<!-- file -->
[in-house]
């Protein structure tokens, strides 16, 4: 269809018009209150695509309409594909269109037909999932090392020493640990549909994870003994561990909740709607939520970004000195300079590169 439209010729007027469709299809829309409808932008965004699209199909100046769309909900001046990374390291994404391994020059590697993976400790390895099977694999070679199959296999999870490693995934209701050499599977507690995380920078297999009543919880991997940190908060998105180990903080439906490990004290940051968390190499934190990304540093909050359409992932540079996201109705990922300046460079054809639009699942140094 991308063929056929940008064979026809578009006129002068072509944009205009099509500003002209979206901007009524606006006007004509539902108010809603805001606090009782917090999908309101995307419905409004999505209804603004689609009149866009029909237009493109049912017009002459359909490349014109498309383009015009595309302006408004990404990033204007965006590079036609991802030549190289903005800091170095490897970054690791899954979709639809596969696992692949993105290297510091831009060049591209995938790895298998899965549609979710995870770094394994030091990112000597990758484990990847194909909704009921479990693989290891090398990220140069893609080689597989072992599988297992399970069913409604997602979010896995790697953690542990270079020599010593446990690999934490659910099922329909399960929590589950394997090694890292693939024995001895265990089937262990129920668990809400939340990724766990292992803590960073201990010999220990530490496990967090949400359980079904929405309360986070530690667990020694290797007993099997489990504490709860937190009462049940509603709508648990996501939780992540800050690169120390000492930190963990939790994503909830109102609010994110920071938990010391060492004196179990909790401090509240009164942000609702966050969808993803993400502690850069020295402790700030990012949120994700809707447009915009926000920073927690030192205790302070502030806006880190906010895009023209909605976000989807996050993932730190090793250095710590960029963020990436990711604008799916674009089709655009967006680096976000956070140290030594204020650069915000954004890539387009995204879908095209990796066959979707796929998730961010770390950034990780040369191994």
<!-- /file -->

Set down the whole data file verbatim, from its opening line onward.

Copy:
[in-house]
């Protein structure tokens, strides 16, 4: 269809018009209150695509309409594909269109037909999932090392020493640990549909994870003994561990909740709607939520970004000195300079590169 439209010729007027469709299809829309409808932008965004699209199909100046769309909900001046990374390291994404391994020059590697993976400790390895099977694999070679199959296999999870490693995934209701050499599977507690995380920078297999009543919880991997940190908060998105180990903080439906490990004290940051968390190499934190990304540093909050359409992932540079996201109705990922300046460079054809639009699942140094 991308063929056929940008064979026809578009006129002068072509944009205009099509500003002209979206901007009524606006006007004509539902108010809603805001606090009782917090999908309101995307419905409004999505209804603004689609009149866009029909237009493109049912017009002459359909490349014109498309383009015009595309302006408004990404990033204007965006590079036609991802030549190289903005800091170095490897970054690791899954979709639809596969696992692949993105290297510091831009060049591209995938790895298998899965549609979710995870770094394994030091990112000597990758484990990847194909909704009921479990693989290891090398990220140069893609080689597989072992599988297992399970069913409604997602979010896995790697953690542990270079020599010593446990690999934490659910099922329909399960929590589950394997090694890292693939024995001895265990089937262990129920668990809400939340990724766990292992803590960073201990010999220990530490496990967090949400359980079904929405309360986070530690667990020694290797007993099997489990504490709860937190009462049940509603709508648990996501939780992540800050690169120390000492930190963990939790994503909830109102609010994110920071938990010391060492004196179990909790401090509240009164942000609702966050969808993803993400502690850069020295402790700030990012949120994700809707447009915009926000920073927690030192205790302070502030806006880190906010895009023209909605976000989807996050993932730190090793250095710590960029963020990436990711604008799916674009089709655009967006680096976000956070140290030594204020650069915000954004890539387009995204879908095209990796066959979707796929998730961010770390950034990780040369191994």